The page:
The Climate Ambition Summit in December marked the 5th anniversary of the Paris Agreement. World leaders have been meeting online and have been asked to show more ambitious and stronger commitments which will trigger action that can stop the unfolding climate crisis.
The basis of our feed, fibre and food systems is land. The biodiversity it houses helps to support these systems. As a provider of ecosystem services like climate regulation and clean water, its degradation releases gigatonnes of warming gases in the atmosphere which negatively impacts 3.2 billion people all around the world.
Actions to restore some of the degraded 2 billion hectares of land could result in numerous benefits, from livelihoods to food security to peace and security amongst urban and rural populations, all around the developing and developed nations.
Amidst the global pandemic which still shows no signs of abating, societies have shown that progress can be made so long as there is cooperation, if science is listened to and if actions and behaviours are adjusted. The era after the end of the pandemic is one that is suited for resilient societies.
This is only possible thanks to a recovery that has at its core climate action, reversing the loss of biodiversity and nature, minimising the risks of future pandemics, whilst spreading the benefits of recovery equally. It is here that land restoration plays a role.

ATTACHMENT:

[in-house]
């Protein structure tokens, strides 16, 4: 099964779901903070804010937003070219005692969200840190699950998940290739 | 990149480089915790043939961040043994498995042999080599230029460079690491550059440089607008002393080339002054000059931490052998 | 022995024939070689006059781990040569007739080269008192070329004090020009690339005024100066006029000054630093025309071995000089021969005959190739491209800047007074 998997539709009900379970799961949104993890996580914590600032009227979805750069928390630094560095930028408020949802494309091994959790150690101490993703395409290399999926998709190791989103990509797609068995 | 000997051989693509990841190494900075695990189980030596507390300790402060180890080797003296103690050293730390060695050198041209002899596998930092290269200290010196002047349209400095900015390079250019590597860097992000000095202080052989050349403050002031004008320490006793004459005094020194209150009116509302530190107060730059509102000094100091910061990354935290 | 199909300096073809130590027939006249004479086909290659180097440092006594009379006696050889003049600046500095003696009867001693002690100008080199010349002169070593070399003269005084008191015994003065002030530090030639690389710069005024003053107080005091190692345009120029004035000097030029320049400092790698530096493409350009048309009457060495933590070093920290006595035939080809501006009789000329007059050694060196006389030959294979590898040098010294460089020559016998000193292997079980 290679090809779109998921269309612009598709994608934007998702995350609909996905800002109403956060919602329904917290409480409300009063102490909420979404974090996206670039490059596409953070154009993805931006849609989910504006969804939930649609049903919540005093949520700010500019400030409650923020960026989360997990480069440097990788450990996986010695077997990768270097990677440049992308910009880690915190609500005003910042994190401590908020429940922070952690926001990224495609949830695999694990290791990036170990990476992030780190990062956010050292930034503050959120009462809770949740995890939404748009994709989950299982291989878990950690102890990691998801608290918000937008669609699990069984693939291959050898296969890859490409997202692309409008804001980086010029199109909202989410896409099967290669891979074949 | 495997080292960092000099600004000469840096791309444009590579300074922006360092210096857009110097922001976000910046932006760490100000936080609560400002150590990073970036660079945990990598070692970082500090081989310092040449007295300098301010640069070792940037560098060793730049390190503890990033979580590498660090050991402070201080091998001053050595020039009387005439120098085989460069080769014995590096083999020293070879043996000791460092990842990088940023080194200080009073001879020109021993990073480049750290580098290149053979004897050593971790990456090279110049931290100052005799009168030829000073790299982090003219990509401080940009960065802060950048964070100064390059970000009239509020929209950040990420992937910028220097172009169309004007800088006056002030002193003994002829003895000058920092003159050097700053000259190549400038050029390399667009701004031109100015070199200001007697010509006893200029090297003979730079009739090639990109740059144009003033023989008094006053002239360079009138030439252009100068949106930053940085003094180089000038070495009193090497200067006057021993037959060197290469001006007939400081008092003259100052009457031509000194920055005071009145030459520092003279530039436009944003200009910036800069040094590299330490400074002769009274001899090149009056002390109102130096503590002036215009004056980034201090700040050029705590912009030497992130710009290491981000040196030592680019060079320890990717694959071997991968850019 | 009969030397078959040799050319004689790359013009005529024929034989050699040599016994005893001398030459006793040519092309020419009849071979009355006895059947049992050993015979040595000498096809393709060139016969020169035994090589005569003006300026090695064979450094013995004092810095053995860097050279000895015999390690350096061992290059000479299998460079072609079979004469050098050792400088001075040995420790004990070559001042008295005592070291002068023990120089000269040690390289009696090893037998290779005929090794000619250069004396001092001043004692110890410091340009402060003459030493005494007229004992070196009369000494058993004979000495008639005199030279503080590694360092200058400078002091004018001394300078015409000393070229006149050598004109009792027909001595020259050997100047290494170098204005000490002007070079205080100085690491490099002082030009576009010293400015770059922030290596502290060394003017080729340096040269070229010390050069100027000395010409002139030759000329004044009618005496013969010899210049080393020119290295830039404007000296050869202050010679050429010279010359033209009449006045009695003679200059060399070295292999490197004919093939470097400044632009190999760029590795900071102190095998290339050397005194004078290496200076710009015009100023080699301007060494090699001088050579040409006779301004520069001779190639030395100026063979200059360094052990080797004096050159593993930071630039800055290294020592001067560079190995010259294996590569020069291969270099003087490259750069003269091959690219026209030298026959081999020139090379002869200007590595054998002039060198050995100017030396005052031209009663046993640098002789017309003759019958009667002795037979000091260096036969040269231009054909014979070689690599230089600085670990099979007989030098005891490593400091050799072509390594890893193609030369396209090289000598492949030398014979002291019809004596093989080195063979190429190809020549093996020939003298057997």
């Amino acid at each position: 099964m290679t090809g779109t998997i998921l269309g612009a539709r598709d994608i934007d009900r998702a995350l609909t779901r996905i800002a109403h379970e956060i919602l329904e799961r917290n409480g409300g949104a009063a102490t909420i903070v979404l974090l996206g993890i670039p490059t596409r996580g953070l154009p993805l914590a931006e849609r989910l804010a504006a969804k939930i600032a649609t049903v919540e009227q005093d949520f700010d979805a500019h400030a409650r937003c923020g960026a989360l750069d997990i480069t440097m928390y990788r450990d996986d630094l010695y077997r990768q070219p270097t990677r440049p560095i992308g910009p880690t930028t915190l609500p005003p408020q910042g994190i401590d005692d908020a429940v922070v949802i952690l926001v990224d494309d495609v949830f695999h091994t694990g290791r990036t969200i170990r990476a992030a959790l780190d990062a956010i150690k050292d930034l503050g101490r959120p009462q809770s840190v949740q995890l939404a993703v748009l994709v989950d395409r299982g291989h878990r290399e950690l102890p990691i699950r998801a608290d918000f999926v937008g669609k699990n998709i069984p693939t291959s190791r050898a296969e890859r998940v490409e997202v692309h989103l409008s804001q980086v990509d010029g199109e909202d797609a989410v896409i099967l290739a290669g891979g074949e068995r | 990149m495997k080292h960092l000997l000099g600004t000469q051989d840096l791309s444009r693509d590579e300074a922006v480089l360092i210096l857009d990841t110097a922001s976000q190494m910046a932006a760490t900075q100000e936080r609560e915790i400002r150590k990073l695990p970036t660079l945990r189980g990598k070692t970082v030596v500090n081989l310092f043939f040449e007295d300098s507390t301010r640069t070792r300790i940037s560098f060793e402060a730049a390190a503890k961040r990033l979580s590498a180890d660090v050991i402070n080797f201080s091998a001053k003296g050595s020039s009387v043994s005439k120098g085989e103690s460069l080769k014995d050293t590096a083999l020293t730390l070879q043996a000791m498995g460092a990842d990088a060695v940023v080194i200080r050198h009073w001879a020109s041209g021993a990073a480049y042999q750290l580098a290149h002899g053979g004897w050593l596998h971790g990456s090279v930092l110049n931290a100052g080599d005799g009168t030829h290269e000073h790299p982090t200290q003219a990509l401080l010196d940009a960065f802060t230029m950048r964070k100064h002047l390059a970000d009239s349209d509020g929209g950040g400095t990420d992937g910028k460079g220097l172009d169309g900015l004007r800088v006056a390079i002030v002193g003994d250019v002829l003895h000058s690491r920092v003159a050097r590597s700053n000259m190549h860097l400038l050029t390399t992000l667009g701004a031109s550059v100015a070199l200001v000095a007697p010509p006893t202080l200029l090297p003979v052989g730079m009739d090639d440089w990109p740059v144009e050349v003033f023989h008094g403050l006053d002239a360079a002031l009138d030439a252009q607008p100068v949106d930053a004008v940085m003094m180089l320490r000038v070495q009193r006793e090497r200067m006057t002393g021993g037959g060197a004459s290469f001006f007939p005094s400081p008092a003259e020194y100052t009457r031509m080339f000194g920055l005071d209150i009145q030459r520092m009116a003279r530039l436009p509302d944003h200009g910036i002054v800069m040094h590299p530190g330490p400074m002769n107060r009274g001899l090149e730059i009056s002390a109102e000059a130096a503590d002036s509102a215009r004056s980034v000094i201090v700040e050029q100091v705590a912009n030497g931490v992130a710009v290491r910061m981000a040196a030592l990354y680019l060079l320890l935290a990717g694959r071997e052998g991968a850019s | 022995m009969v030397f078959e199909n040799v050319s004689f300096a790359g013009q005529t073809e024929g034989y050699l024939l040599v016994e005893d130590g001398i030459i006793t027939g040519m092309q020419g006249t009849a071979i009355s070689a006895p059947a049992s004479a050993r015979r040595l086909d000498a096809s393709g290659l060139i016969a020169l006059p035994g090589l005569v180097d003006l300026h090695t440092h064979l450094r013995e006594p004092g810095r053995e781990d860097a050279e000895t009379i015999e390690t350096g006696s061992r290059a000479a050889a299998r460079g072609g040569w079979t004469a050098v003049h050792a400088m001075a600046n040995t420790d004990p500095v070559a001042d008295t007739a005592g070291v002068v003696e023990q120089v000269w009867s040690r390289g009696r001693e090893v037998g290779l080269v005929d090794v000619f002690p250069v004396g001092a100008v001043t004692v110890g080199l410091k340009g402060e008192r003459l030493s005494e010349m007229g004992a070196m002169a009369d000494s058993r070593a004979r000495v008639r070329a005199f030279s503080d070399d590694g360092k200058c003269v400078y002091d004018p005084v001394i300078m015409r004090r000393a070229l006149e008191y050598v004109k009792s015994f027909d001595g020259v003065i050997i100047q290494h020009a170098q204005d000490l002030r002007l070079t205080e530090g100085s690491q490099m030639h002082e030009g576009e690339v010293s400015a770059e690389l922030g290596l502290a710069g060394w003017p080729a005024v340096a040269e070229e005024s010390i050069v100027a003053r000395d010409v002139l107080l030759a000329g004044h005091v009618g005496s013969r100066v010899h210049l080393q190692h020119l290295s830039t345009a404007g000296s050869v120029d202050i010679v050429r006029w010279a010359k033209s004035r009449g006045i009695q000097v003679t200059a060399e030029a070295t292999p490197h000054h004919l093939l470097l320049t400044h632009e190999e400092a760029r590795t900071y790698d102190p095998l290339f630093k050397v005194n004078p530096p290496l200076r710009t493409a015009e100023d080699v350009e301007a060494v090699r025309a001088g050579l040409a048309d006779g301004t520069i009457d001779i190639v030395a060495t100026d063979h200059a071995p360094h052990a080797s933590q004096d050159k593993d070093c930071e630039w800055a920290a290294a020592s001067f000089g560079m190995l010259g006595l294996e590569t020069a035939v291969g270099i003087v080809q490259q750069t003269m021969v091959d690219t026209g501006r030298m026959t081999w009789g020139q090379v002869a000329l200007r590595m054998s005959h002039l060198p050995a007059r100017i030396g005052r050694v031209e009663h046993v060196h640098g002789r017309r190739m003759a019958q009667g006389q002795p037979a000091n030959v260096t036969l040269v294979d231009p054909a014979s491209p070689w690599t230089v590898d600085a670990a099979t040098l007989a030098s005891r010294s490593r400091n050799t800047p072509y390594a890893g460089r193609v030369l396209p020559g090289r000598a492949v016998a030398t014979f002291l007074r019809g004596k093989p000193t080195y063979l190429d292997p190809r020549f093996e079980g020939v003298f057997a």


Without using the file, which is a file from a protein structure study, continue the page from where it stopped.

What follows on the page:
The PBL Netherlands Environmental Assessment Agency recently published a report that stated that massive commitments had been made to reverse this issue. Over 100 countries have committed to restoring nearly 1 billion hectares of land, almost an area the size of China.
Restoring land isn’t solely about food
Degraded land tends to become unproductive resulting in the need to clear new lands. This becomes a vicious cycle which comes at the expense of ecosystems that have a role in sequestering carbon, as well as the biodiversity it houses. Increased clearing of land translates to an increase in greenhouse gas emissions as well as a decrease in wild spaces which could form a buffer against diseases that move from animals to humans like COVID 19.
The restoration of about 350 million hectares of degraded ecosystems starting from now till 2030 could result in $9 trillion in ecosystem services, whilst also removing about 26 gigatonnes of greenhouse emissions from the atmosphere. This number accounts for almost half of the greenhouse gases emitted by the word last year. That being said, these figures only cover about a third of the agreed restoration commitments.
Certain commitments are gaining momentum
The Great Green Wall Initiative aims to restore 100 million hectares across the Sahel in an 8,000 km-long strip. This alone is said to result in a decrease of 150 million tonnes of carbon. Not only would this help to lower climate change, but it will also create 10 million rural jobs, helping communities become resilient which has the added benefit of reducing forced migration.
The Bottom line
Restoring land is perhaps one fo the only investment that can produce nearly immediate effects such as slowing climate change, protecting against pandemics and increasing food security. Using nature-based solutions could help provide about a third of the climate solution in about 10 years, protect and restore biodiversity, provide jobs, increase agricultural productivity, reduce poverty and boost livelihoods. Every one of these results show that this a great opportunity that cannot be missed.
As reported by the Africa report